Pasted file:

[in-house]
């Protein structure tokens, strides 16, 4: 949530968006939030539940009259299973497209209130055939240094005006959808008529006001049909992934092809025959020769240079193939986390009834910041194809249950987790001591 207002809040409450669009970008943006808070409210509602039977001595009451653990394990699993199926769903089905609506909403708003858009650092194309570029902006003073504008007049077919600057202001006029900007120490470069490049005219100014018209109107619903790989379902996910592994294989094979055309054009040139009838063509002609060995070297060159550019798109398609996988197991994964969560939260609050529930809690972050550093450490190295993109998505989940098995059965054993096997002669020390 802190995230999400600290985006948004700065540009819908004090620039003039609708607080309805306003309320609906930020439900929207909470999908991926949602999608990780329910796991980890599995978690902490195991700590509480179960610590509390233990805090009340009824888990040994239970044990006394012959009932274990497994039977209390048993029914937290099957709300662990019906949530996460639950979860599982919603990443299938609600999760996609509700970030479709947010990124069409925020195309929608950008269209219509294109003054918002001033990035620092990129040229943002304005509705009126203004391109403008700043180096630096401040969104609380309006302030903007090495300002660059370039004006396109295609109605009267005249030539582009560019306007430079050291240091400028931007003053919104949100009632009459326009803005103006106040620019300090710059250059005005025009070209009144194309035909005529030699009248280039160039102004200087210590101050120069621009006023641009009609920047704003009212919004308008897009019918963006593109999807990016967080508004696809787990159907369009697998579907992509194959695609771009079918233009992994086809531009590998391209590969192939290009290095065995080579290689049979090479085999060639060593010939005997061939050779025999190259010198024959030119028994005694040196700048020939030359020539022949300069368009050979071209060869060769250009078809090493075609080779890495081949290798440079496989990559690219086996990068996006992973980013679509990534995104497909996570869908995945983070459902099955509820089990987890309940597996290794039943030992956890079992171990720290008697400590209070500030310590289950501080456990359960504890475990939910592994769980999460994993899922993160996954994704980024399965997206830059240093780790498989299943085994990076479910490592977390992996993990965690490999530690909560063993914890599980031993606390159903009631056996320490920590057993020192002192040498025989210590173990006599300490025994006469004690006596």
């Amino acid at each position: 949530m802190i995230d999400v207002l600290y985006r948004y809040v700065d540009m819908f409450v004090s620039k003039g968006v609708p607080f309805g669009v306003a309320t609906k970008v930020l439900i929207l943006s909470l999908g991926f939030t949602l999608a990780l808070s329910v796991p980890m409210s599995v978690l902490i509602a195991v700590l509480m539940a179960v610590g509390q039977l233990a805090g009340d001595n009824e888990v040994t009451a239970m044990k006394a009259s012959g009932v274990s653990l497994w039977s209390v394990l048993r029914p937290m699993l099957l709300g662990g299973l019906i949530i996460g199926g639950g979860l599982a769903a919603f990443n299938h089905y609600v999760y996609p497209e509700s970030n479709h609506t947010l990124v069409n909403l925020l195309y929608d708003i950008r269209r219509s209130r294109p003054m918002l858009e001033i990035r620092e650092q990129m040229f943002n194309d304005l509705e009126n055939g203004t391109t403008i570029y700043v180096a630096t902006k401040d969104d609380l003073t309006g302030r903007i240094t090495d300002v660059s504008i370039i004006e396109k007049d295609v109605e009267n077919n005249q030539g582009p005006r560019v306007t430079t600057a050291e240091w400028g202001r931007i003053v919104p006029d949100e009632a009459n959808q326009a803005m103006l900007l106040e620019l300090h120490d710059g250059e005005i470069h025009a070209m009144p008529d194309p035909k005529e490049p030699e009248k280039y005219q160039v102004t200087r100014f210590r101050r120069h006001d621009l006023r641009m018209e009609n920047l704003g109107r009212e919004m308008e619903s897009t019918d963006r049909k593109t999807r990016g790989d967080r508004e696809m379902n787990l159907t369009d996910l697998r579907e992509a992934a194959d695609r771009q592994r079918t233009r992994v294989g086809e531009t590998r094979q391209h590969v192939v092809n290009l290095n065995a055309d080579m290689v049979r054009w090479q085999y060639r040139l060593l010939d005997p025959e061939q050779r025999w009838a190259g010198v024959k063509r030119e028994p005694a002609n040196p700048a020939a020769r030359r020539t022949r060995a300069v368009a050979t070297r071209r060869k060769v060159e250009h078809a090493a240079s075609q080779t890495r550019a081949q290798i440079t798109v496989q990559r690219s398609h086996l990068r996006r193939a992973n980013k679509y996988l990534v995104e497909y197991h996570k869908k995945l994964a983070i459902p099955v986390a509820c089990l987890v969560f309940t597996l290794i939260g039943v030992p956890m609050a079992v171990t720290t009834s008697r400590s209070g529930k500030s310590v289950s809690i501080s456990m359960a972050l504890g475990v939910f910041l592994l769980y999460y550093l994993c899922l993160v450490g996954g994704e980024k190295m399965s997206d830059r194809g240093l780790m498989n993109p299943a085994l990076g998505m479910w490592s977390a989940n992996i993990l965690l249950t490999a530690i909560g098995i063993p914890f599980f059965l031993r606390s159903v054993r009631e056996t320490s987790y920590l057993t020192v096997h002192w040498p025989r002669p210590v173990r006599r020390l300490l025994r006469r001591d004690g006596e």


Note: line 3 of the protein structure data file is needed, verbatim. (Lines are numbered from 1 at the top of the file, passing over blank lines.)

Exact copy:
């Amino acid at each position: 949530m802190i995230d999400v207002l600290y985006r948004y809040v700065d540009m819908f409450v004090s620039k003039g968006v609708p607080f309805g669009v306003a309320t609906k970008v930020l439900i929207l943006s909470l999908g991926f939030t949602l999608a990780l808070s329910v796991p980890m409210s599995v978690l902490i509602a195991v700590l509480m539940a179960v610590g509390q039977l233990a805090g009340d001595n009824e888990v040994t009451a239970m044990k006394a009259s012959g009932v274990s653990l497994w039977s209390v394990l048993r029914p937290m699993l099957l709300g662990g299973l019906i949530i996460g199926g639950g979860l599982a769903a919603f990443n299938h089905y609600v999760y996609p497209e509700s970030n479709h609506t947010l990124v069409n909403l925020l195309y929608d708003i950008r269209r219509s209130r294109p003054m918002l858009e001033i990035r620092e650092q990129m040229f943002n194309d304005l509705e009126n055939g203004t391109t403008i570029y700043v180096a630096t902006k401040d969104d609380l003073t309006g302030r903007i240094t090495d300002v660059s504008i370039i004006e396109k007049d295609v109605e009267n077919n005249q030539g582009p005006r560019v306007t430079t600057a050291e240091w400028g202001r931007i003053v919104p006029d949100e009632a009459n959808q326009a803005m103006l900007l106040e620019l300090h120490d710059g250059e005005i470069h025009a070209m009144p008529d194309p035909k005529e490049p030699e009248k280039y005219q160039v102004t200087r100014f210590r101050r120069h006001d621009l006023r641009m018209e009609n920047l704003g109107r009212e919004m308008e619903s897009t019918d963006r049909k593109t999807r990016g790989d967080r508004e696809m379902n787990l159907t369009d996910l697998r579907e992509a992934a194959d695609r771009q592994r079918t233009r992994v294989g086809e531009t590998r094979q391209h590969v192939v092809n290009l290095n065995a055309d080579m290689v049979r054009w090479q085999y060639r040139l060593l010939d005997p025959e061939q050779r025999w009838a190259g010198v024959k063509r030119e028994p005694a002609n040196p700048a020939a020769r030359r020539t022949r060995a300069v368009a050979t070297r071209r060869k060769v060159e250009h078809a090493a240079s075609q080779t890495r550019a081949q290798i440079t798109v496989q990559r690219s398609h086996l990068r996006r193939a992973n980013k679509y996988l990534v995104e497909y197991h996570k869908k995945l994964a983070i459902p099955v986390a509820c089990l987890v969560f309940t597996l290794i939260g039943v030992p956890m609050a079992v171990t720290t009834s008697r400590s209070g529930k500030s310590v289950s809690i501080s456990m359960a972050l504890g475990v939910f910041l592994l769980y999460y550093l994993c899922l993160v450490g996954g994704e980024k190295m399965s997206d830059r194809g240093l780790m498989n993109p299943a085994l990076g998505m479910w490592s977390a989940n992996i993990l965690l249950t490999a530690i909560g098995i063993p914890f599980f059965l031993r606390s159903v054993r009631e056996t320490s987790y920590l057993t020192v096997h002192w040498p025989r002669p210590v173990r006599r020390l300490l025994r006469r001591d004690g006596e």